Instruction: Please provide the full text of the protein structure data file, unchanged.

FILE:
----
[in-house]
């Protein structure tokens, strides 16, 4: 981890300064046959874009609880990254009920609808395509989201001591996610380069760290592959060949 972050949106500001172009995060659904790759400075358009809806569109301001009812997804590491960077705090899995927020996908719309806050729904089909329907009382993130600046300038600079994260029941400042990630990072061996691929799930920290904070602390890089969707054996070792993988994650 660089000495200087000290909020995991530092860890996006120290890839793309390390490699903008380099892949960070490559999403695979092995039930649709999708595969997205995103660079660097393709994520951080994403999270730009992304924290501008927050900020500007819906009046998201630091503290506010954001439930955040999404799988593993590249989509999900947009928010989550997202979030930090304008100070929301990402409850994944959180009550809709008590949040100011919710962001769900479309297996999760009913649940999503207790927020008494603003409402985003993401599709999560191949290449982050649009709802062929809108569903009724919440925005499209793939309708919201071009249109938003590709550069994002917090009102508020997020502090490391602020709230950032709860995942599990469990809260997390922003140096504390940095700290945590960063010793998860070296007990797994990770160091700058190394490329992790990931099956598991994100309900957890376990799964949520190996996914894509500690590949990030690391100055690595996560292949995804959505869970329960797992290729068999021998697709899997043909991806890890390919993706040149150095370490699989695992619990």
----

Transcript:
[in-house]
């Protein structure tokens, strides 16, 4: 981890300064046959874009609880990254009920609808395509989201001591996610380069760290592959060949 972050949106500001172009995060659904790759400075358009809806569109301001009812997804590491960077705090899995927020996908719309806050729904089909329907009382993130600046300038600079994260029941400042990630990072061996691929799930920290904070602390890089969707054996070792993988994650 660089000495200087000290909020995991530092860890996006120290890839793309390390490699903008380099892949960070490559999403695979092995039930649709999708595969997205995103660079660097393709994520951080994403999270730009992304924290501008927050900020500007819906009046998201630091503290506010954001439930955040999404799988593993590249989509999900947009928010989550997202979030930090304008100070929301990402409850994944959180009550809709008590949040100011919710962001769900479309297996999760009913649940999503207790927020008494603003409402985003993401599709999560191949290449982050649009709802062929809108569903009724919440925005499209793939309708919201071009249109938003590709550069994002917090009102508020997020502090490391602020709230950032709860995942599990469990809260997390922003140096504390940095700290945590960063010793998860070296007990797994990770160091700058190394490329992790990931099956598991994100309900957890376990799964949520190996996914894509500690590949990030690391100055690595996560292949995804959505869970329960797992290729068999021998697709899997043909991806890890390919993706040149150095370490699989695992619990």